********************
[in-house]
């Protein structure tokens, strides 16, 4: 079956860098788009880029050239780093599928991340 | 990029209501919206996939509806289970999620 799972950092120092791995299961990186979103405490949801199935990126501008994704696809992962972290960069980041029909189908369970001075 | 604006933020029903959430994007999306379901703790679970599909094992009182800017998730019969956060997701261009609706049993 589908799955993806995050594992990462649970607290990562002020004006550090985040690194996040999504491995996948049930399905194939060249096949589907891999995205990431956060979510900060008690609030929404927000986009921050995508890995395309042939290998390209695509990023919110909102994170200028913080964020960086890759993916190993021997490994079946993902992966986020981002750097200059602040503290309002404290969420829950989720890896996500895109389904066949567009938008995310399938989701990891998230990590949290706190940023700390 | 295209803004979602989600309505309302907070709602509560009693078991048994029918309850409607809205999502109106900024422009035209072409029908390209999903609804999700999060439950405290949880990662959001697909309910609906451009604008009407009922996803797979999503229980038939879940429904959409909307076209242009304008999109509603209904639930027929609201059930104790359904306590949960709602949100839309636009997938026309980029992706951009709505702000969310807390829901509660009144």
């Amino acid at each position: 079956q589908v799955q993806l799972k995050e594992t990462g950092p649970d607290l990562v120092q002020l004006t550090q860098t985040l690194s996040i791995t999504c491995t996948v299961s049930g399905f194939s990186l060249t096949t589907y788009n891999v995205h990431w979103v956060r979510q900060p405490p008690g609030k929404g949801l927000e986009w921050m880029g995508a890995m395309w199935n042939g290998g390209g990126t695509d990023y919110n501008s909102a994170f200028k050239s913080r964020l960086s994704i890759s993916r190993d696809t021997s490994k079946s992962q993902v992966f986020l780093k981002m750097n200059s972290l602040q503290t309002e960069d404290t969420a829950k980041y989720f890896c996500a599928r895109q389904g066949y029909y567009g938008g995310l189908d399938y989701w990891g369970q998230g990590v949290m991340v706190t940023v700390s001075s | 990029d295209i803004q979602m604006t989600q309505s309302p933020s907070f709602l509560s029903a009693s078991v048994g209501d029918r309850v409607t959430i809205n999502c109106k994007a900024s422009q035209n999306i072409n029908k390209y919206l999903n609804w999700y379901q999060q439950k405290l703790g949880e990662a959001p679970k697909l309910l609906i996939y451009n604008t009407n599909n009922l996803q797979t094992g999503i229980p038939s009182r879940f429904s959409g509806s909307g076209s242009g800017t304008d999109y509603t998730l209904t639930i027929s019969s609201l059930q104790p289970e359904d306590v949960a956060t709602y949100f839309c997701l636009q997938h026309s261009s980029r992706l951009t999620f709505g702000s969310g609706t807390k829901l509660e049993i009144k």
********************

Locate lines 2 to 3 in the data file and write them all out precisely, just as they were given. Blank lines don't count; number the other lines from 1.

């Protein structure tokens, strides 16, 4: 079956860098788009880029050239780093599928991340 | 990029209501919206996939509806289970999620 799972950092120092791995299961990186979103405490949801199935990126501008994704696809992962972290960069980041029909189908369970001075 | 604006933020029903959430994007999306379901703790679970599909094992009182800017998730019969956060997701261009609706049993 589908799955993806995050594992990462649970607290990562002020004006550090985040690194996040999504491995996948049930399905194939060249096949589907891999995205990431956060979510900060008690609030929404927000986009921050995508890995395309042939290998390209695509990023919110909102994170200028913080964020960086890759993916190993021997490994079946993902992966986020981002750097200059602040503290309002404290969420829950989720890896996500895109389904066949567009938008995310399938989701990891998230990590949290706190940023700390 | 295209803004979602989600309505309302907070709602509560009693078991048994029918309850409607809205999502109106900024422009035209072409029908390209999903609804999700999060439950405290949880990662959001697909309910609906451009604008009407009922996803797979999503229980038939879940429904959409909307076209242009304008999109509603209904639930027929609201059930104790359904306590949960709602949100839309636009997938026309980029992706951009709505702000969310807390829901509660009144």
């Amino acid at each position: 079956q589908v799955q993806l799972k995050e594992t990462g950092p649970d607290l990562v120092q002020l004006t550090q860098t985040l690194s996040i791995t999504c491995t996948v299961s049930g399905f194939s990186l060249t096949t589907y788009n891999v995205h990431w979103v956060r979510q900060p405490p008690g609030k929404g949801l927000e986009w921050m880029g995508a890995m395309w199935n042939g290998g390209g990126t695509d990023y919110n501008s909102a994170f200028k050239s913080r964020l960086s994704i890759s993916r190993d696809t021997s490994k079946s992962q993902v992966f986020l780093k981002m750097n200059s972290l602040q503290t309002e960069d404290t969420a829950k980041y989720f890896c996500a599928r895109q389904g066949y029909y567009g938008g995310l189908d399938y989701w990891g369970q998230g990590v949290m991340v706190t940023v700390s001075s | 990029d295209i803004q979602m604006t989600q309505s309302p933020s907070f709602l509560s029903a009693s078991v048994g209501d029918r309850v409607t959430i809205n999502c109106k994007a900024s422009q035209n999306i072409n029908k390209y919206l999903n609804w999700y379901q999060q439950k405290l703790g949880e990662a959001p679970k697909l309910l609906i996939y451009n604008t009407n599909n009922l996803q797979t094992g999503i229980p038939s009182r879940f429904s959409g509806s909307g076209s242009g800017t304008d999109y509603t998730l209904t639930i027929s019969s609201l059930q104790p289970e359904d306590v949960a956060t709602y949100f839309c997701l636009q997938h026309s261009s980029r992706l951009t999620f709505g702000s969310g609706t807390k829901l509660e049993i009144k």